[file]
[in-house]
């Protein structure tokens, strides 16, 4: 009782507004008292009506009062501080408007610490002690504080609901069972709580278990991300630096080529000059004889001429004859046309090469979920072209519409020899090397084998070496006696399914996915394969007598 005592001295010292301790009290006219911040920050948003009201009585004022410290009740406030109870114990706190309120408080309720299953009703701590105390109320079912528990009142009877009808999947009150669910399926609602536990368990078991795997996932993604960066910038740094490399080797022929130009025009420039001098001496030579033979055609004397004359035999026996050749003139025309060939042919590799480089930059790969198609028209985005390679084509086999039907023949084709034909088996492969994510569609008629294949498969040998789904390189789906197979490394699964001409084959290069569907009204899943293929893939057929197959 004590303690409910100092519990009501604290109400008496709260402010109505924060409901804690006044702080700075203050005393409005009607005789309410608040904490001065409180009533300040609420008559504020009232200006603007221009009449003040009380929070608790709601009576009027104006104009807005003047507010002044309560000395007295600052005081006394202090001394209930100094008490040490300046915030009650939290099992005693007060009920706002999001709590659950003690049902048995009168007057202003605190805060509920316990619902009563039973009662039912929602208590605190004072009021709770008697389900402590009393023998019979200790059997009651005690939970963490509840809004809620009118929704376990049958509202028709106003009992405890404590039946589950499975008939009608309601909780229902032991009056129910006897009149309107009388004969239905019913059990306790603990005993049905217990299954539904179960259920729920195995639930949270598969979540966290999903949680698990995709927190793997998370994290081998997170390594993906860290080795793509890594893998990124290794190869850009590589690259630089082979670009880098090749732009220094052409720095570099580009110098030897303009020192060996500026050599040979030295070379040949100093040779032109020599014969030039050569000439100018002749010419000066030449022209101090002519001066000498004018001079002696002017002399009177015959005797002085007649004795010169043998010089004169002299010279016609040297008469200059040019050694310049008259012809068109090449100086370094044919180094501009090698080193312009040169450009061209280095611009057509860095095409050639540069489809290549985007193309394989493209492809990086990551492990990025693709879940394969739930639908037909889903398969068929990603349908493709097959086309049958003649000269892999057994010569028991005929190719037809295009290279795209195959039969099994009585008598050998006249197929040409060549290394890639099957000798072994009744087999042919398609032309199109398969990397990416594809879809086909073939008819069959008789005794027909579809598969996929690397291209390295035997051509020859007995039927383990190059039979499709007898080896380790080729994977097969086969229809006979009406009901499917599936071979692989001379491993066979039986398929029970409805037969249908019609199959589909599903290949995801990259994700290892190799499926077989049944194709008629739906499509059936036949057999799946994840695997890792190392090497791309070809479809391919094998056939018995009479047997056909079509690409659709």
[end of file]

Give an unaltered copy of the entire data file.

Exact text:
[in-house]
């Protein structure tokens, strides 16, 4: 009782507004008292009506009062501080408007610490002690504080609901069972709580278990991300630096080529000059004889001429004859046309090469979920072209519409020899090397084998070496006696399914996915394969007598 005592001295010292301790009290006219911040920050948003009201009585004022410290009740406030109870114990706190309120408080309720299953009703701590105390109320079912528990009142009877009808999947009150669910399926609602536990368990078991795997996932993604960066910038740094490399080797022929130009025009420039001098001496030579033979055609004397004359035999026996050749003139025309060939042919590799480089930059790969198609028209985005390679084509086999039907023949084709034909088996492969994510569609008629294949498969040998789904390189789906197979490394699964001409084959290069569907009204899943293929893939057929197959 004590303690409910100092519990009501604290109400008496709260402010109505924060409901804690006044702080700075203050005393409005009607005789309410608040904490001065409180009533300040609420008559504020009232200006603007221009009449003040009380929070608790709601009576009027104006104009807005003047507010002044309560000395007295600052005081006394202090001394209930100094008490040490300046915030009650939290099992005693007060009920706002999001709590659950003690049902048995009168007057202003605190805060509920316990619902009563039973009662039912929602208590605190004072009021709770008697389900402590009393023998019979200790059997009651005690939970963490509840809004809620009118929704376990049958509202028709106003009992405890404590039946589950499975008939009608309601909780229902032991009056129910006897009149309107009388004969239905019913059990306790603990005993049905217990299954539904179960259920729920195995639930949270598969979540966290999903949680698990995709927190793997998370994290081998997170390594993906860290080795793509890594893998990124290794190869850009590589690259630089082979670009880098090749732009220094052409720095570099580009110098030897303009020192060996500026050599040979030295070379040949100093040779032109020599014969030039050569000439100018002749010419000066030449022209101090002519001066000498004018001079002696002017002399009177015959005797002085007649004795010169043998010089004169002299010279016609040297008469200059040019050694310049008259012809068109090449100086370094044919180094501009090698080193312009040169450009061209280095611009057509860095095409050639540069489809290549985007193309394989493209492809990086990551492990990025693709879940394969739930639908037909889903398969068929990603349908493709097959086309049958003649000269892999057994010569028991005929190719037809295009290279795209195959039969099994009585008598050998006249197929040409060549290394890639099957000798072994009744087999042919398609032309199109398969990397990416594809879809086909073939008819069959008789005794027909579809598969996929690397291209390295035997051509020859007995039927383990190059039979499709007898080896380790080729994977097969086969229809006979009406009901499917599936071979692989001379491993066979039986398929029970409805037969249908019609199959589909599903290949995801990259994700290892190799499926077989049944194709008629739906499509059936036949057999799946994840695997890792190392090497791309070809479809391919094998056939018995009479047997056909079509690409659709």